Waves Vienna Festival Day 3
Co-written with Anna Deutsch
Day three of a festival is usually the one that calls for headache pills, water bottles and sunglasses. Not quite well rested and yet ready to hop on a bus along with a couple of other courageous delegates, we take the opportunity of a morning business mixer to have some breakfast while catching an act we'd missed the previous night: The Bianca Story, a five-piece band from Switzerland. From the next room - the bar area of a pub almost empty at this early hour of the day - a girl in a twenties' dress, black hair, pearl earrings and red lipstick appears. Though their whole set is an acoustic one, one can catch a glimpse of the power of their pop songs. Tunes like 'Dancing People Are Never Wrong' and 'High & Low' are the highlight of the showcase: the former an upbeat, eclectic track, the latter impossibly catchy through the refrain "We're in the ocean, darling / Lost in the ocean". Another, Friends Bar, which is jokingly introduced as a slightly cheesy anthem to late nights, is inspired by a hangout in their hometown: both voices (Anna's and Elia's) complement each other wonderfully and recall the Tom Waits of Nighthawks at the Diner.
Our next stop is a show in one of Vienna's best record stores, Recordbag. Surrounded by The Beatles In Mono, the new The XX vinyl and the complete The Smiths collection, the singer-songwriter duo Talking To Turtles are standing in the middle of the shop with a guitar, a keyboard and a xylophone. With their natural charm and songs ranging from fragile and melancholic to whimsical and humorous, the music of the two Germans hailing from Leipzig feels unobtrusive and sincere. Florian Sievers and Claudia Göhler also revealed the secret to their songwriting: verse – chorus – verse – chorus, then add something different and start off quiet to end loud. So simple, yet so effective - leaving half of the audience in tears.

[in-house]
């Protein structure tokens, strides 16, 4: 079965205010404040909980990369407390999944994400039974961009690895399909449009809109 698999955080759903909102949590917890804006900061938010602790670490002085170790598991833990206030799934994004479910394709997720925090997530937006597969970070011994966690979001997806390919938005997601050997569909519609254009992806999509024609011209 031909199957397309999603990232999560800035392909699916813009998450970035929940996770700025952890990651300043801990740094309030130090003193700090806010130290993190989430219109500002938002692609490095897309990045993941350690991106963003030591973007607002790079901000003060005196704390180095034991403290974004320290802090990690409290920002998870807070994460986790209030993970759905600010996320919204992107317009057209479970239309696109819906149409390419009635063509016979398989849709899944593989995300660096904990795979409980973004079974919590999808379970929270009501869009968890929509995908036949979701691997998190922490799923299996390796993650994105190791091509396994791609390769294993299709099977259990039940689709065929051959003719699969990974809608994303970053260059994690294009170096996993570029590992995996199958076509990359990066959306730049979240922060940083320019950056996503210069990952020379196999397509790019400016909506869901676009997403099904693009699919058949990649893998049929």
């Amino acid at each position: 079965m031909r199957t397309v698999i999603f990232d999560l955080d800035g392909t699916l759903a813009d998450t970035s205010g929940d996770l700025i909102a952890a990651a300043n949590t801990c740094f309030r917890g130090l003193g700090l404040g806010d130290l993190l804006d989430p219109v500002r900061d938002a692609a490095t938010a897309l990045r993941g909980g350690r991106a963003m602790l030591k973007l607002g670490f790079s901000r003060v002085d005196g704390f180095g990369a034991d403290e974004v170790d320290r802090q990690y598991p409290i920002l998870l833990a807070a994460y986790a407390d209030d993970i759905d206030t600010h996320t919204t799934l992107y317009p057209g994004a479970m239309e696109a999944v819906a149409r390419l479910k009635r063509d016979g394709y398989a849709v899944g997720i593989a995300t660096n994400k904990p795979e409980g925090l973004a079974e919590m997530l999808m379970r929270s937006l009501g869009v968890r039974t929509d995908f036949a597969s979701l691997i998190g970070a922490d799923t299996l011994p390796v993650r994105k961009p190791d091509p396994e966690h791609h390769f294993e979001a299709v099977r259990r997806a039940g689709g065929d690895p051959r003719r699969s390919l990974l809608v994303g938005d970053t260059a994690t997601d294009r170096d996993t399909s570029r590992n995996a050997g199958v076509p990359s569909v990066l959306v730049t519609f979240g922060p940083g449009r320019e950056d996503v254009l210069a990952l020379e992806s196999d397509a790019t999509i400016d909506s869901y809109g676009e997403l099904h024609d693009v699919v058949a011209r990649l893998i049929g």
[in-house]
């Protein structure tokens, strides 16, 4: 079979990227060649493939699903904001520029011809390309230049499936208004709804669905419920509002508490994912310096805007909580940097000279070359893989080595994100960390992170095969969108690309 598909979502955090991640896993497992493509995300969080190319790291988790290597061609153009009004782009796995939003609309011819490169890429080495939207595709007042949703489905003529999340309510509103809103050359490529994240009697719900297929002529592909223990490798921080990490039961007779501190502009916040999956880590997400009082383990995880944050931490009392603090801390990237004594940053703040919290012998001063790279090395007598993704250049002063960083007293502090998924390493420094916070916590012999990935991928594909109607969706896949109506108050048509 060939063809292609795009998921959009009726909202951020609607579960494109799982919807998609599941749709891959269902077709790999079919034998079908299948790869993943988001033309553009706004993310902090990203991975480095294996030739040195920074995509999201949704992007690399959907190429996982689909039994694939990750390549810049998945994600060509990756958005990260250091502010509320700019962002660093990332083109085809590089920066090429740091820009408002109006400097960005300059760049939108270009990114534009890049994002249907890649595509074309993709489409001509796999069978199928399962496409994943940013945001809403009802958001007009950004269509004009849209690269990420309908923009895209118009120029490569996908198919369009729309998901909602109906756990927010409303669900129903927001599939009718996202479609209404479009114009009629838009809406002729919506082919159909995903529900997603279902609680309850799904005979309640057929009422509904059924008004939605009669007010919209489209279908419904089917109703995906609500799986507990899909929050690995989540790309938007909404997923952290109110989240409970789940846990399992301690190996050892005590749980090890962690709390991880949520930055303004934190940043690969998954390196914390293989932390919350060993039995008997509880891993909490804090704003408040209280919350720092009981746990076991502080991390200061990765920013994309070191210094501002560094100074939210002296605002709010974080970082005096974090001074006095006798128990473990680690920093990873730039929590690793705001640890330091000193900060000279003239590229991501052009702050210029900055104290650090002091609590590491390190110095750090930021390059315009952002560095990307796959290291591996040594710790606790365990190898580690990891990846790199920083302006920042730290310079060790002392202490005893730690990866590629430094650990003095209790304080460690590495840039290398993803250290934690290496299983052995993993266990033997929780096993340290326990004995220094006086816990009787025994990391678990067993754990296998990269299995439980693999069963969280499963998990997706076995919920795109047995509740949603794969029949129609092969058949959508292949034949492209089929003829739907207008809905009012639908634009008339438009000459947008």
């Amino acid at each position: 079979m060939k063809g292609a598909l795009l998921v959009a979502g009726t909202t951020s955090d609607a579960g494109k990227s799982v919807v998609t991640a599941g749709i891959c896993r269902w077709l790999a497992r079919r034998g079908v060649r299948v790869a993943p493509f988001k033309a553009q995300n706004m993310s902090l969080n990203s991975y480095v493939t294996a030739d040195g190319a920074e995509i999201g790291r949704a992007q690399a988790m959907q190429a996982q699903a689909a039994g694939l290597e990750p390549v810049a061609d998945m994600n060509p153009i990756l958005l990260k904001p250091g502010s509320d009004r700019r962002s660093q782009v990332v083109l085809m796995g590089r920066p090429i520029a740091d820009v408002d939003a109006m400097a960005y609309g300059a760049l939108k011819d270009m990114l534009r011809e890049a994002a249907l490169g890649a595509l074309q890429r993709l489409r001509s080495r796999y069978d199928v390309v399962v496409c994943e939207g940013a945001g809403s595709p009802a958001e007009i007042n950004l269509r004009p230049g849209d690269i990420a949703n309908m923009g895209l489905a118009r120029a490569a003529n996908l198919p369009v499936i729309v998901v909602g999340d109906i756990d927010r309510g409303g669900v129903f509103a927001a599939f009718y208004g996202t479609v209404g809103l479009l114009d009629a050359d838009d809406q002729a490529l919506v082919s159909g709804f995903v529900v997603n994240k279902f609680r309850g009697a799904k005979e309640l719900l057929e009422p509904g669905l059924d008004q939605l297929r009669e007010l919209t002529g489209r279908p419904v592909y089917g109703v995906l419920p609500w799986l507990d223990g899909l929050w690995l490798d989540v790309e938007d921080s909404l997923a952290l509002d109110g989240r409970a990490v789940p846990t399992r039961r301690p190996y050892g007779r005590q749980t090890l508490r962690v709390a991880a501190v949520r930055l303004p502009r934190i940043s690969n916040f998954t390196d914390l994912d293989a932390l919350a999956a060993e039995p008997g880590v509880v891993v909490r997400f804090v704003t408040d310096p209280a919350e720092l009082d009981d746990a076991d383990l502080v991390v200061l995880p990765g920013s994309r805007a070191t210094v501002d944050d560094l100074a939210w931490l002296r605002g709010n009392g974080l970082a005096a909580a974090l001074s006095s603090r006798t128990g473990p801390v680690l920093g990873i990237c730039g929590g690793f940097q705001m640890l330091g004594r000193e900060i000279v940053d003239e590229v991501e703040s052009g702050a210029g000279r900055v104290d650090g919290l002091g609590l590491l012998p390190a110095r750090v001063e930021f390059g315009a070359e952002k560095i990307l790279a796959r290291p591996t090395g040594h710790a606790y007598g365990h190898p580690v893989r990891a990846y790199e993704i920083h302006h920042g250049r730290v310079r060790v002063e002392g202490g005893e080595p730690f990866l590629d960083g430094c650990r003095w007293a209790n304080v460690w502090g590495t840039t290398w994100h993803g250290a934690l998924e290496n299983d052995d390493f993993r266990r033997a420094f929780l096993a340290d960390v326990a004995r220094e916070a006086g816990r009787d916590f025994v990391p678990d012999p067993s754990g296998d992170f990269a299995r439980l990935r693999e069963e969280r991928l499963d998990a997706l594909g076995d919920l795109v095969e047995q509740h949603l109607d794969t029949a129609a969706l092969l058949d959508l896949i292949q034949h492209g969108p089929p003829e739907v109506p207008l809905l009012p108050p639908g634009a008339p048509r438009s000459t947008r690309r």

One of our greatest discoveries of this year’s Waves Festival is Botibol from Bordeaux. In Roald Dahl’s short story Mr. Botibol, an odd man dedicates himself to the strange passion of pretending to conduct symphonies. There doesn’t seem to be anything odd about the French psychedelic-folk pop band, but their passion quickly becomes clear when the four musicians present their stunning arrangements through interlacing percussions, electronic elements, guitar and their striking polyphony. It’s especially in their melancholic tunes backing up the frontman's falsetto and in the long, instrumental interludes reminding us of Live-At-Sin-É sessions that the comparison of singer Vincent Bestaven to the musical grandeur of Jeff Buckley and Justin Vernon seems obvious and thoroughly legit.
Festivals just wouldn't be the same if it wasn't for wild-venue-hopping, meaning that during the short break, one of us must simply head to Brandwagen for the Mopedrock! set - just to check whether the Viennese band would fulfil our expectations. After a couple of songs, the answer is yes and no: the band play what we were prepared for prior to their live set, meaning French Rock the way we heard it in the nineties with a lot of energy and intelligent, witty lyrics and plays on words, but sadly they don't manage to impress us the way we hoped they would. As the show kind of drags on, we head back towards the water for yet another gig.